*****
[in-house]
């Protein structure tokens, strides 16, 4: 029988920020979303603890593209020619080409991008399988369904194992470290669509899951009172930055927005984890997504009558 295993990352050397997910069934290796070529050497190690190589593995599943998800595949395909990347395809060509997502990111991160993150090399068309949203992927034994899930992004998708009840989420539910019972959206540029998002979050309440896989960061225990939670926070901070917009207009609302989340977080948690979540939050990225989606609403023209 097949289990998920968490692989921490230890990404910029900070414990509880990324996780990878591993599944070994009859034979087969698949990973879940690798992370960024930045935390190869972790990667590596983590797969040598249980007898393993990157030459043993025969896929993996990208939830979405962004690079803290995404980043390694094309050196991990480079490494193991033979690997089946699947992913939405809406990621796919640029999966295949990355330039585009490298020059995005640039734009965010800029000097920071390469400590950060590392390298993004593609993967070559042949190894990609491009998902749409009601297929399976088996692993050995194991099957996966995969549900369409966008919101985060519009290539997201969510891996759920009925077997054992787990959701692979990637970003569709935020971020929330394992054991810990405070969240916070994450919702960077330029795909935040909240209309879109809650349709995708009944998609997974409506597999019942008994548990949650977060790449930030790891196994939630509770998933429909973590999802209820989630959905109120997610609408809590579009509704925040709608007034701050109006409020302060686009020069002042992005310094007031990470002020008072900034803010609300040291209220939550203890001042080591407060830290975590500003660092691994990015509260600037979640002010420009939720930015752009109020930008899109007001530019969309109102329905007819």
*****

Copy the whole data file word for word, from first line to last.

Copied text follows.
[in-house]
């Protein structure tokens, strides 16, 4: 029988920020979303603890593209020619080409991008399988369904194992470290669509899951009172930055927005984890997504009558 295993990352050397997910069934290796070529050497190690190589593995599943998800595949395909990347395809060509997502990111991160993150090399068309949203992927034994899930992004998708009840989420539910019972959206540029998002979050309440896989960061225990939670926070901070917009207009609302989340977080948690979540939050990225989606609403023209 097949289990998920968490692989921490230890990404910029900070414990509880990324996780990878591993599944070994009859034979087969698949990973879940690798992370960024930045935390190869972790990667590596983590797969040598249980007898393993990157030459043993025969896929993996990208939830979405962004690079803290995404980043390694094309050196991990480079490494193991033979690997089946699947992913939405809406990621796919640029999966295949990355330039585009490298020059995005640039734009965010800029000097920071390469400590950060590392390298993004593609993967070559042949190894990609491009998902749409009601297929399976088996692993050995194991099957996966995969549900369409966008919101985060519009290539997201969510891996759920009925077997054992787990959701692979990637970003569709935020971020929330394992054991810990405070969240916070994450919702960077330029795909935040909240209309879109809650349709995708009944998609997974409506597999019942008994548990949650977060790449930030790891196994939630509770998933429909973590999802209820989630959905109120997610609408809590579009509704925040709608007034701050109006409020302060686009020069002042992005310094007031990470002020008072900034803010609300040291209220939550203890001042080591407060830290975590500003660092691994990015509260600037979640002010420009939720930015752009109020930008899109007001530019969309109102329905007819």